It is interesting to note that if we apply these heuristics to $\phi(\omega) = \omega(1)$ then we recover the SDE of Brownian bridge: $dX_t = dB_t + \frac{C-X_t}{1-t}dt$. For another example, lets say that $\phi(\omega) = p(\omega(1))$ where $p$ is a quadratic polynomial with two real roots $r,s$. Then we set $f(a,b) = \frac{ae^{-a^2/2}+be^{-b^2/2}}{e^{-a^2/2}+e^{-b^2/2}}$. Then, one way to understand the conditional process (with $\phi(W)=0$) is in terms of a Brownian bridge (see my comment), but another way is as the solution of the SDE $dX_t = dB_t +\frac{f(r-X_t,s-X_t)}{1-t}dt$. With some modifiction, this SDE formulation seems to make sense even for problems such as conditioning $W$ to stay positive (e.g., take $\phi = \inf$ and let $C=0$).

Another remark is that it seems from this description that the conditioned process is necessarily absolutely continuous wrt Brownian motion, but actually this is not true because the drift term $G$ can have small blow-ups along the way which can make it true that $\int_0^t G(s,X_{\cdot})^2ds = +\infty$ (think about $\phi(\omega) = \omega(1/2)$, which gives a Brownian bridge up to time $1/2$, but then just evolves as Brownian motion). A final remark is that in practice it might be difficult to compute $F$ and $G$ (the quantities appearing in $(1)$ and $(2)$). To compute $F$, in principle one only needs to know how to compute $p_{\phi}$ and $\Bbb E[W_t|\phi(W)]$, and in certain cases (like Brownian bridge) this is quite explicit, however in other cases it might be very hard. Computing $G$ can be even harder, however in certain cases it can be computed easily from $F$, even if we cannot explicitly compute $F$ itself (this is the case for your second example where $\phi(f) = \int f^2$, because this functional satisfies a nice additivity property with respect to concatenation of paths).

| cite | improve this answer | | | | |
  • $\begingroup$ One more remark: there is a discrete-time version of this procedure. Specifically if $X$ is a markov chain on some discrete state space $S$, and if $f:S^N \to \Bbb R$ is some functional, then we can condition on $f(X_1,...,X_N)=C$ and the result is an (inhomogeneous) markov chain $(\bar X_1,...,\bar X_N)$ whose (time-dependent) transition densities can be easily derived from those of $X$ (it will be like a "time-varying Doob h-transform"). $\endgroup$ – Shalop May 14 '19 at 22:57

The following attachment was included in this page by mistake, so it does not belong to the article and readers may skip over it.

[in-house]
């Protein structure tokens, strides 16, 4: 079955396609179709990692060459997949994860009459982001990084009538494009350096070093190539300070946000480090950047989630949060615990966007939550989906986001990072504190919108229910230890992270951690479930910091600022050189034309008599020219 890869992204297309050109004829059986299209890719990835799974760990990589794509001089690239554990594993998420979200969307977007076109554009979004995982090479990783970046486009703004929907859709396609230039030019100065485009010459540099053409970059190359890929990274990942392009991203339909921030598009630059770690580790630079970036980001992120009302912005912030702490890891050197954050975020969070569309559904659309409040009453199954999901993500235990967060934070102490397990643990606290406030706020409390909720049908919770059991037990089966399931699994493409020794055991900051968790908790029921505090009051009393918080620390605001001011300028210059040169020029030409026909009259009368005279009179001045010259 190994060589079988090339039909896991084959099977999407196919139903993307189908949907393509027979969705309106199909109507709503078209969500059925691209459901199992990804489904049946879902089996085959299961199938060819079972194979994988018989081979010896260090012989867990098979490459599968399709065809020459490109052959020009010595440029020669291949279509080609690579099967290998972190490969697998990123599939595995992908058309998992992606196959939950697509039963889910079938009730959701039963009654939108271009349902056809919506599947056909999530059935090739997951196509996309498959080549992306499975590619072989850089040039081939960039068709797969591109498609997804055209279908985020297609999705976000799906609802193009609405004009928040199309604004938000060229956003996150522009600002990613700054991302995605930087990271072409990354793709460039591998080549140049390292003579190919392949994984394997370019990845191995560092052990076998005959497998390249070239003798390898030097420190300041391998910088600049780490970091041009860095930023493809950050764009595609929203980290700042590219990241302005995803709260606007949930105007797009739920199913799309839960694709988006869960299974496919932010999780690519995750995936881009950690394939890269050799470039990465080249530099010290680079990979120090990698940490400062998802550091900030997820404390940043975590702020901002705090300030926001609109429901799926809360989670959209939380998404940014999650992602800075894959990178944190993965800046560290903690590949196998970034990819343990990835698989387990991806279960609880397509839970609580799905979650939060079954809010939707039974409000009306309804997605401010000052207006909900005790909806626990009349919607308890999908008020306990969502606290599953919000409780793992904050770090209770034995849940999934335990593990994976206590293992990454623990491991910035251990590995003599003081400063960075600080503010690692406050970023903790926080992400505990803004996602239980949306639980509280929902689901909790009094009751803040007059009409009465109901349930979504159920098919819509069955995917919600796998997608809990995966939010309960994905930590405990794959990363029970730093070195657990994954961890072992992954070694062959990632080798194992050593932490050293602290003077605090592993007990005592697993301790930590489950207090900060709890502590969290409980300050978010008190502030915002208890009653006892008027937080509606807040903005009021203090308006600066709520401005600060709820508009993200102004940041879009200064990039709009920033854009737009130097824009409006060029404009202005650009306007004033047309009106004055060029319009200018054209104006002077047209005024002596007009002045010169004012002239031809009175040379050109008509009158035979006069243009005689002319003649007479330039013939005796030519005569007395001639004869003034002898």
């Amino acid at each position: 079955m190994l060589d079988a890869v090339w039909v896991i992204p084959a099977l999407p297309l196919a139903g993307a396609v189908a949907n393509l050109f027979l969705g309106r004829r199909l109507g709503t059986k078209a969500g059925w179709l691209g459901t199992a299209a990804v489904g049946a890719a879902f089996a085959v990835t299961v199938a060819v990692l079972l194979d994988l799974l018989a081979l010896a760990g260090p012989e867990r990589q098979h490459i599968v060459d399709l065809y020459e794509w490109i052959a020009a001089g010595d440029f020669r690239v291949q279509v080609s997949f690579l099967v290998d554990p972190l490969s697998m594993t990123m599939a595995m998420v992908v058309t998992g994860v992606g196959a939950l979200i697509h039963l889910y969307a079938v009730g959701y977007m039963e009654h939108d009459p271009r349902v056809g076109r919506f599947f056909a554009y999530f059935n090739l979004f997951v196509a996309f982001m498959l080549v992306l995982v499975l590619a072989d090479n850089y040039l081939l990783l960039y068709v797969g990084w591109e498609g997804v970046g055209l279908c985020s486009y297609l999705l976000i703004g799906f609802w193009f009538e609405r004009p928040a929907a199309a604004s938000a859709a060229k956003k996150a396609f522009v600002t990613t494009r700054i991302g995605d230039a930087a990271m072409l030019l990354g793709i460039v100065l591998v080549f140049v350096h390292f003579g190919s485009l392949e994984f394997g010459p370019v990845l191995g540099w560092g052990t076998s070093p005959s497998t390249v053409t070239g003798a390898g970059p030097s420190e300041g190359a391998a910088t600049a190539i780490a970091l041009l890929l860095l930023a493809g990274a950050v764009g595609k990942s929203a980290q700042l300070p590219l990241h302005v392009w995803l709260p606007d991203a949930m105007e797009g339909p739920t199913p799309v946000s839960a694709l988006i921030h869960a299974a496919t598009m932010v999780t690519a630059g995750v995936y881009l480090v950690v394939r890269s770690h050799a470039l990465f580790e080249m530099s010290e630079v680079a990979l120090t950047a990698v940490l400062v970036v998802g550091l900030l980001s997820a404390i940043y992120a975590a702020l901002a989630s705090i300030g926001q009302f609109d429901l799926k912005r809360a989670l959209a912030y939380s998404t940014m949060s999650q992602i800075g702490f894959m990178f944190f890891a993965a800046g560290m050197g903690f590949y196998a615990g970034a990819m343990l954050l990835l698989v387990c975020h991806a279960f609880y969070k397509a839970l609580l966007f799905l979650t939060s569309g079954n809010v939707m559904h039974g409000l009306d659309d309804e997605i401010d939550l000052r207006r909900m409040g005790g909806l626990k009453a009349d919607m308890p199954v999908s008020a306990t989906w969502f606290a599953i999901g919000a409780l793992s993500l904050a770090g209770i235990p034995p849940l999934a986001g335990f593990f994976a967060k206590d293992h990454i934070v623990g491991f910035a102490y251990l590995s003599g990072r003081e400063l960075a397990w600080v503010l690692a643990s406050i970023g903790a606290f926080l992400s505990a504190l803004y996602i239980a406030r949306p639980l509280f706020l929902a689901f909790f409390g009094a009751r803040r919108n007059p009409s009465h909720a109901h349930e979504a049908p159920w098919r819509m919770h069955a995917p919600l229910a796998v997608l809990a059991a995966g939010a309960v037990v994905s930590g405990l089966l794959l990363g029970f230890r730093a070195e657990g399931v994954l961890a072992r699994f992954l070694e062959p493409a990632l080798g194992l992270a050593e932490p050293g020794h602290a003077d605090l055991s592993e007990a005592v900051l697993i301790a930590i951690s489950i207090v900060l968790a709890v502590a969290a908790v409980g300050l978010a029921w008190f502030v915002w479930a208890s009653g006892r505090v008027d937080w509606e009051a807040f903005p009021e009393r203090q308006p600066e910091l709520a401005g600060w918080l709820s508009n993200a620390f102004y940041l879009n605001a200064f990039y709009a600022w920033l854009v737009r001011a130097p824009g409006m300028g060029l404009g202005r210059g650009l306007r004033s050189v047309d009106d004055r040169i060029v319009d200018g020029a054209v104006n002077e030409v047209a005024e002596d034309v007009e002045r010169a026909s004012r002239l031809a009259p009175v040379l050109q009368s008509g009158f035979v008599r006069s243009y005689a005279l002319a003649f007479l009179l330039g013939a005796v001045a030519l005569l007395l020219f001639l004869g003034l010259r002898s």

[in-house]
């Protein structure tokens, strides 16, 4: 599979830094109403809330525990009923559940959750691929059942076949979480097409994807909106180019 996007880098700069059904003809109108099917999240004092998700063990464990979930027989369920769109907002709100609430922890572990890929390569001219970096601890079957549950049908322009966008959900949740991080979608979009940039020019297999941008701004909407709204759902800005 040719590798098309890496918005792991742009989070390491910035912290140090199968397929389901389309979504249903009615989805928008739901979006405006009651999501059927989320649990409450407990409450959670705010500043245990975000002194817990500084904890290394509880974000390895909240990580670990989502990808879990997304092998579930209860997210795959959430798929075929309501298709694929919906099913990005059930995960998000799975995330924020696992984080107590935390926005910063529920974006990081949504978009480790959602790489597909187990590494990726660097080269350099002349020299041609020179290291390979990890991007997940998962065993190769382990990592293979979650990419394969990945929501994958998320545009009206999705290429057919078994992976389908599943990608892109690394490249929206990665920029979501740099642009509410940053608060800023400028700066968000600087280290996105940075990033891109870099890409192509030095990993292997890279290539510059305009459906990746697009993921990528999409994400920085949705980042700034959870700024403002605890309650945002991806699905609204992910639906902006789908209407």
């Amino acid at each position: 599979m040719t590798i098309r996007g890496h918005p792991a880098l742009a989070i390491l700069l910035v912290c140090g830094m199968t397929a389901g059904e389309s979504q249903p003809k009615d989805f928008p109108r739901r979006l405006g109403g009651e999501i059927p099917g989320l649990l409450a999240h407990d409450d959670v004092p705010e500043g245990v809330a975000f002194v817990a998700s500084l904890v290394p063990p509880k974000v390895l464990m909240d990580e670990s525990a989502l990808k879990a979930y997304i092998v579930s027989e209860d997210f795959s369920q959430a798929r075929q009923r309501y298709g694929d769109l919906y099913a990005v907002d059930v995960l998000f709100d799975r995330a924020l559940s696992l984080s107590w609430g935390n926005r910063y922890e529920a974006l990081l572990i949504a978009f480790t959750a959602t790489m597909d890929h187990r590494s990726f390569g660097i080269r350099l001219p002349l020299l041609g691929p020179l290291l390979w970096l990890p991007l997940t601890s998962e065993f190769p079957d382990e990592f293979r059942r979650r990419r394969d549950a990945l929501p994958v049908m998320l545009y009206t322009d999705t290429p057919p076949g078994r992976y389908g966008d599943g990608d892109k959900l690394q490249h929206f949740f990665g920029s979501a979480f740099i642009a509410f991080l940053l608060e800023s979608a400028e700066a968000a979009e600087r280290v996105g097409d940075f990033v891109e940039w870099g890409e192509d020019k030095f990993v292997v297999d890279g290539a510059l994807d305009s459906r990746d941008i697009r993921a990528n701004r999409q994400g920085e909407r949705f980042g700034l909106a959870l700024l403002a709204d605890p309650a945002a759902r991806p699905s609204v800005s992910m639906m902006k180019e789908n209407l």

• $\begingroup$ Another remark on the "computations" mentioned above: Basically if $U \subset C_0[0,1]$ is open, then we can (similarly to above) define $F(U) = \partial_t|_{t=0} \Bbb E[W_t|W\in U]$, and analogously we can also define $G(U;t,\omega)$ using the same procedure as above. Then we claim that the solution of the SDE $dX_t = dB_t +G(U;t,X_{\cdot})dt$ has the same law as that of $W$ conditioned to stay in $U$. This may be proved by noting that if $Y$ denotes $W$ conditioned to stay in $U$,then $Y_t - \int_0^t G(U;s,Y_{\cdot})ds$ is a martingale whose quadratic variation... $\endgroup$ – Shalop May 15 '19 at 0:47
  • $\begingroup$ ...equals $t$, and thus the latter is a standard BM (note by Girsanov that this also gives the seemingly nontrivial identity $\Bbb E[1_U|\mathcal F_t] = \Bbb P(W \in U) e^{\int_0^t G(U;s,W_{\cdot})ds -\frac12\int_0^t G(U;s,W_{\cdot})^2ds}$). Once you have this characterization of the conditioned process for open sets, you may apply it to the open sets $U_{\epsilon}:=\phi^{-1}(C-\epsilon, C+\epsilon)$; then as $\epsilon \to 0$ it is easily shown that $F(U_{\epsilon}) \to F(\phi,C)$ and similarly for $G$. Then one may argue that the respective laws of the SDE's also converge as $\epsilon \to 0$. $\endgroup$ – Shalop May 15 '19 at 19:49
  • $\begingroup$ did you come up with this? If so, wouldn't it deserve a paper? $\endgroup$ – Tom Sep 8 '19 at 13:33
  • $\begingroup$ @Tom Yes I came up with this, but I’m not sure if it’s publishable because this kind of thing seems classical in spirit. I imagine that there might already be existing results from ~30 years ago on this type of subject, though I’m not sure. $\endgroup$ – Shalop Sep 8 '19 at 16:52

Your Answer

By clicking “Post Your Answer”, you agree to our terms of service, privacy policy and cookie policy

Not the answer you're looking for? Browse other questions tagged or ask your own question.